MUNTHER ABU AMAR: [translated] I’m an ambulance driver, Munther Abu Amar, from Aleppo’s western province. We came here after we were called, after an airstrike targeted the mosque while worshipers were inside. There are more than 30 martyrs, and dozens of injured people were transported to the Atareb hospital. There are still many people who are missing, five or six missing people. One of the martyrs was an elderly woman who lived close to the mosque. God help us.

AMY GOODMAN: So that’s a Syrian ambulance driver in Aleppo. Can you tell us what you understand happened there, Chris?

CHRIS WOODS: Well, I mean, every—every—report from the ground is in agreement that this was a mosque complex, that it looks like the U.S. wasn’t aware that a new building that had been built near the old mosque was an extension of that complex, and that hundreds of locals were gathered for a religious meeting when that unilateral U.S. strike took place. So this wasn’t a coalition attack. It was a unilateral U.S. targeted attack, the kind we’ve more usually seen in Pakistan or Yemen or Somalia. And it’s part of this shadow war that only America has been conducting against al-Qaeda affiliates in Syria. It gets very little publicity, but, in fact, many of these strikes taking place now. And again, they’ve ramped up under Trump, although in the last weeks of Obama we saw quite a big jump in the number of those reports. Significant numbers of civilians killed in that event, as well.

I think one thing we’re really seeing with Syria is poor intelligence. It seems CENTCOM did not know that that was a mosque building. And again, there was a school reported targeted and destroyed just last week in a place called Tabqa, near Raqqa. In that instance, the school was being used by internally displaced people. And there were reports of up to a hundred families being in that building when it was struck. There’s still a great deal of dispute about how many civilians died. But a minimum, we think, of about 35 civilians were killed in that event, as well. This is poor intelligence. Any local would have been able to tell them that IDPs, displaced civilians, were living in that building. And I think this is—this is about the proxy force that America is using in Syria today, which are not from this area—the SDF, primarily Kurdish force. It’s poor intelligence. It’s strikes being conducted very quickly. And civilians on the ground in Syria are paying a significant price for that.

AMY GOODMAN: Chris, we just have a minute left. Certainly, a huge amount of attention was paid to what happened in London with the killing of four people in an attack near the Parliament. There’s almost no—in the United States—attention paid to this massive spike in casualties in Iraq and Syria.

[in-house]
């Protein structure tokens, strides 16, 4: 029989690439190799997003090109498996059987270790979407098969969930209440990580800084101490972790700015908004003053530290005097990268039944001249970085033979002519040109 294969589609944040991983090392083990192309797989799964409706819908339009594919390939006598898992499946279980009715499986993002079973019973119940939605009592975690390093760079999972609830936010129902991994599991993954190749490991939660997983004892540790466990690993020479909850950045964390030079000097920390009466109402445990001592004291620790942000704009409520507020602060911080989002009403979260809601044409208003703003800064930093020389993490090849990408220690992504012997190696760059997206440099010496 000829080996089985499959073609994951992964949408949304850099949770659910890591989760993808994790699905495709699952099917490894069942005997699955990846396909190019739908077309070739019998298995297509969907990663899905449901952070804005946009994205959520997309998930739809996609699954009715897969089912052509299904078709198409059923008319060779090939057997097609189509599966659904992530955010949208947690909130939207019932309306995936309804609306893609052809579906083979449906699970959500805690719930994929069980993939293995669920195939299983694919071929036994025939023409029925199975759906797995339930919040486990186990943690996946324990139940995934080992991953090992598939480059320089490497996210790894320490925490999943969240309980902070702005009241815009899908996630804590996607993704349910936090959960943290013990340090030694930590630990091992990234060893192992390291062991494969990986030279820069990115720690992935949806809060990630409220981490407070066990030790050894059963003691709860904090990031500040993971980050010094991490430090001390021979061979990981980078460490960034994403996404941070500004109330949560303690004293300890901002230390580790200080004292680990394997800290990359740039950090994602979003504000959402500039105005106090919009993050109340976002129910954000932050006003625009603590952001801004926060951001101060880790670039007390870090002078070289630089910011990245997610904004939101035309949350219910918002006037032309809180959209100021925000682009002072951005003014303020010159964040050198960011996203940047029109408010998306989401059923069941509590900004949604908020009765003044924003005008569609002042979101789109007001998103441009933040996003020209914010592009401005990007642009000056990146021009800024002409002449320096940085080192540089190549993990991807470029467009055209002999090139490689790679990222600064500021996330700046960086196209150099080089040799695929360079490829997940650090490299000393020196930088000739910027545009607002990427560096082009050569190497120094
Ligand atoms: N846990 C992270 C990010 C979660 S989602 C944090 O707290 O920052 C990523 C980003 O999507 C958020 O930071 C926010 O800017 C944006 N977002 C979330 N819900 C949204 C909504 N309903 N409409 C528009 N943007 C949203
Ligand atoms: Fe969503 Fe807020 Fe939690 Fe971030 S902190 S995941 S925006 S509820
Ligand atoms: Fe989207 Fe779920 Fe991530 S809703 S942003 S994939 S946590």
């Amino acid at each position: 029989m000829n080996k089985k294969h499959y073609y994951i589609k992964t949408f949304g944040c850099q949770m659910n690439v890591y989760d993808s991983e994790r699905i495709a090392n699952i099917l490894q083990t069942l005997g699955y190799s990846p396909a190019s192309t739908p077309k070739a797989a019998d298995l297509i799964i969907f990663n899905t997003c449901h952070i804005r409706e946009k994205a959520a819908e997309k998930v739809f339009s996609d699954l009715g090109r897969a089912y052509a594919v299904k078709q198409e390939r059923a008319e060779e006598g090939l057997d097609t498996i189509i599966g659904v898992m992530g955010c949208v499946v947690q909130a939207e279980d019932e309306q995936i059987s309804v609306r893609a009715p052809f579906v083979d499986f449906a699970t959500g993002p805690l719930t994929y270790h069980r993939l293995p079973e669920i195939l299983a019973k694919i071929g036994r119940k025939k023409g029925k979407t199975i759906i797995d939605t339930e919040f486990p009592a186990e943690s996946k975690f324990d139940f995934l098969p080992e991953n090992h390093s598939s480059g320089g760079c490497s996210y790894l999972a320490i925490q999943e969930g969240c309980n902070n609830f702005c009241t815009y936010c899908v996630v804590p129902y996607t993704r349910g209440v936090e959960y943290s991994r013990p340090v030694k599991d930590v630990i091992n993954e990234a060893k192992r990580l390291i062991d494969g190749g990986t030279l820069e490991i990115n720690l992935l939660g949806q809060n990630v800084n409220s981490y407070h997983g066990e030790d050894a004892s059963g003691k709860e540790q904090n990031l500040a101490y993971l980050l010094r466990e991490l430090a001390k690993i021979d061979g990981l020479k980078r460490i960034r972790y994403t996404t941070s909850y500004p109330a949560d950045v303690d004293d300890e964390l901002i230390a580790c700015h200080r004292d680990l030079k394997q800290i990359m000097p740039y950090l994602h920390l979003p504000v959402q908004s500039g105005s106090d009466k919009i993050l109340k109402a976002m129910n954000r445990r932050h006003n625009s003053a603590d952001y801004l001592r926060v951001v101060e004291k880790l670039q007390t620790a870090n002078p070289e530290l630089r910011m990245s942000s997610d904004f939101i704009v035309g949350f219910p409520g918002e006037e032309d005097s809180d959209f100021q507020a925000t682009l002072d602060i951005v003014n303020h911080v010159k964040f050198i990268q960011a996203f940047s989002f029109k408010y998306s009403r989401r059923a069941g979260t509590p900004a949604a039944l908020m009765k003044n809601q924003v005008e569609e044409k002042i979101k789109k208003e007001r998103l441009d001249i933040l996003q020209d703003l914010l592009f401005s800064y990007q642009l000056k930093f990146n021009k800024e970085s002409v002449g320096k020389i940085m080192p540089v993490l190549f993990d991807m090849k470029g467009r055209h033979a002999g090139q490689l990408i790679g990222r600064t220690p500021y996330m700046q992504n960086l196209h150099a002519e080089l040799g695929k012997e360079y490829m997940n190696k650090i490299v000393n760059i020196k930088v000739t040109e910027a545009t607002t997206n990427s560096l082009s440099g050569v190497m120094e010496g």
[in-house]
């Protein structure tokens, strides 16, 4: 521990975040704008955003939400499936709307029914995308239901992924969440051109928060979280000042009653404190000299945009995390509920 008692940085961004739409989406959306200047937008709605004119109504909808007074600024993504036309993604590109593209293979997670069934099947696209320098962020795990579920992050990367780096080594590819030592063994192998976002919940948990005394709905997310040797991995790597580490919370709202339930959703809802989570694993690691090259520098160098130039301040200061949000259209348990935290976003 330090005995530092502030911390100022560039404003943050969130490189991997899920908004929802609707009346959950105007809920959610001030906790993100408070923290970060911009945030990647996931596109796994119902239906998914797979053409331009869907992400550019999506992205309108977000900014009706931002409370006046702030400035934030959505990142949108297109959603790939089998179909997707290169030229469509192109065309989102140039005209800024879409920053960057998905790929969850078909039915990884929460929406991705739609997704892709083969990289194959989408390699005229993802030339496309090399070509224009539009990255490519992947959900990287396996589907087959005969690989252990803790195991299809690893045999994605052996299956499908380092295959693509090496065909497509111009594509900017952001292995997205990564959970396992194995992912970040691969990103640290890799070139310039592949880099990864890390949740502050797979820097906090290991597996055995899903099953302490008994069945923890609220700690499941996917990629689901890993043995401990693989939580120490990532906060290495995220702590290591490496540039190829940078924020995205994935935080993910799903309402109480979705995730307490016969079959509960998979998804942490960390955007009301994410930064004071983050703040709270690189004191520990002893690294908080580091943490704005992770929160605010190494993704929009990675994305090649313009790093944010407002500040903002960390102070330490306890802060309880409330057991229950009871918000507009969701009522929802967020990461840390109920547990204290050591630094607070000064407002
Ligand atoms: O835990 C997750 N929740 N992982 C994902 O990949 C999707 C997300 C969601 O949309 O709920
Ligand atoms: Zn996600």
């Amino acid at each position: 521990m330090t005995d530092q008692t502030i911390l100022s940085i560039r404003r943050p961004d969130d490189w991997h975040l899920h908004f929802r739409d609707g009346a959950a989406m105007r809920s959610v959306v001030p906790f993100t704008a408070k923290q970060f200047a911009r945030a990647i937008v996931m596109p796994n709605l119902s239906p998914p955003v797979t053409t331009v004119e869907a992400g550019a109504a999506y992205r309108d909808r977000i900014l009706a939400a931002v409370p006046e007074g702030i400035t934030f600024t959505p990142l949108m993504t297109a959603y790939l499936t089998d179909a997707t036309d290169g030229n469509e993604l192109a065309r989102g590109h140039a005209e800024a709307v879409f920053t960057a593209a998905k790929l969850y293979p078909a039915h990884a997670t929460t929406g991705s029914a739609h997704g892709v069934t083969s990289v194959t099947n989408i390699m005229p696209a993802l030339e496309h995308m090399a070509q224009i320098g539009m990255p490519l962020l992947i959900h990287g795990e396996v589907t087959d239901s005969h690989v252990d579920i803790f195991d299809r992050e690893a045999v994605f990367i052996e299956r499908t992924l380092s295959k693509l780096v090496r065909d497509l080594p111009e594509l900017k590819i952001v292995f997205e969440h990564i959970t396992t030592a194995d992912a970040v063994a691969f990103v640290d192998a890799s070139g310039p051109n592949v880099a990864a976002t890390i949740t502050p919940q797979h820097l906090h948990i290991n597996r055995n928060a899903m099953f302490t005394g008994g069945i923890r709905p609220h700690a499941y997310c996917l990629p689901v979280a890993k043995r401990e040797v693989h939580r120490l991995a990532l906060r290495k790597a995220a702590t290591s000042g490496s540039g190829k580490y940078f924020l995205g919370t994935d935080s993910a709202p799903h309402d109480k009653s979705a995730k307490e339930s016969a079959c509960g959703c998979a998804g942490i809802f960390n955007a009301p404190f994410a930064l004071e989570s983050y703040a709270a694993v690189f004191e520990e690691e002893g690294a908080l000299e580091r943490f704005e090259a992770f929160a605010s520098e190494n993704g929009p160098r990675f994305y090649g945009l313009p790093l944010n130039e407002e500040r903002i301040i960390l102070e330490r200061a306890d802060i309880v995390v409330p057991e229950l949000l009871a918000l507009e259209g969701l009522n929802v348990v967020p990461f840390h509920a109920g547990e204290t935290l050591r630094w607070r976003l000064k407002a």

CHRIS WOODS: You’re right. You’re right. I mean, there isn’t an equivalence there. You know, a few weeks ago, we were very critical of international media for not covering the civilian casualties in Iraq, in Syria. That’s really changed now. Great work being done by international, regional, local media in both countries, really outstanding journalism now, looking at these civilian casualties. The disconnect is domestically. Where are the political voices being raised about this? There was a lot of anger from our politicians last year with Aleppo, and quite rightly so, when so many civilians died. Where are the raised voices here on behalf of Syrians and Iraqis who are dying as a result of our bombs?

AMY GOODMAN: Chris Woods, I want to thank you for being with us, founder of Airwars, the nonprofit group that monitors civilian deaths from international airstrikes in Syria and Iraq. Chris is an award-winning reporter and author of Sudden Justice: America’s Secret Drone Wars.

USA causing mass carnage of civilians in Mosul, Iraq


Brig. Gen. Matthew Isler, the deputy commander for the air war in Iraq and Syria, today offered details on the ever-growing scope of the air campaign over the massive, densely populated Iraqi city of Mosul, saying the US is in its “most kinetic” phase so far of the war.

In raw numbers, that means the US and its coalition partners are dropping an average of 500 bombs on the city of Mosul every single week so far in March. That number is growing, too, with the largest week seeing just over 600 bombs dropped.

Air Force officials insist all of the bombs being dropped on Mosul are being dropped “in support” of the Iraqi military’s ongoing invasion of the city. This increase in bombings is also leading to a substantial increase in the number of civilian deaths from US airstrikes as well, with several hundred civilians killed this month.

Isler insisted every single one of the 8,700 bombs dropped around Mosul since the invasion began was individually approved by an Iraqi general or a Kurdish Peshmerga figure. It is worth noting that Iraq has paused its Mosul offensive in recent days specifically because of the growing death toll of the US strikes, saying they could no longer conduct operations in the densely populated Old City under the current strategy.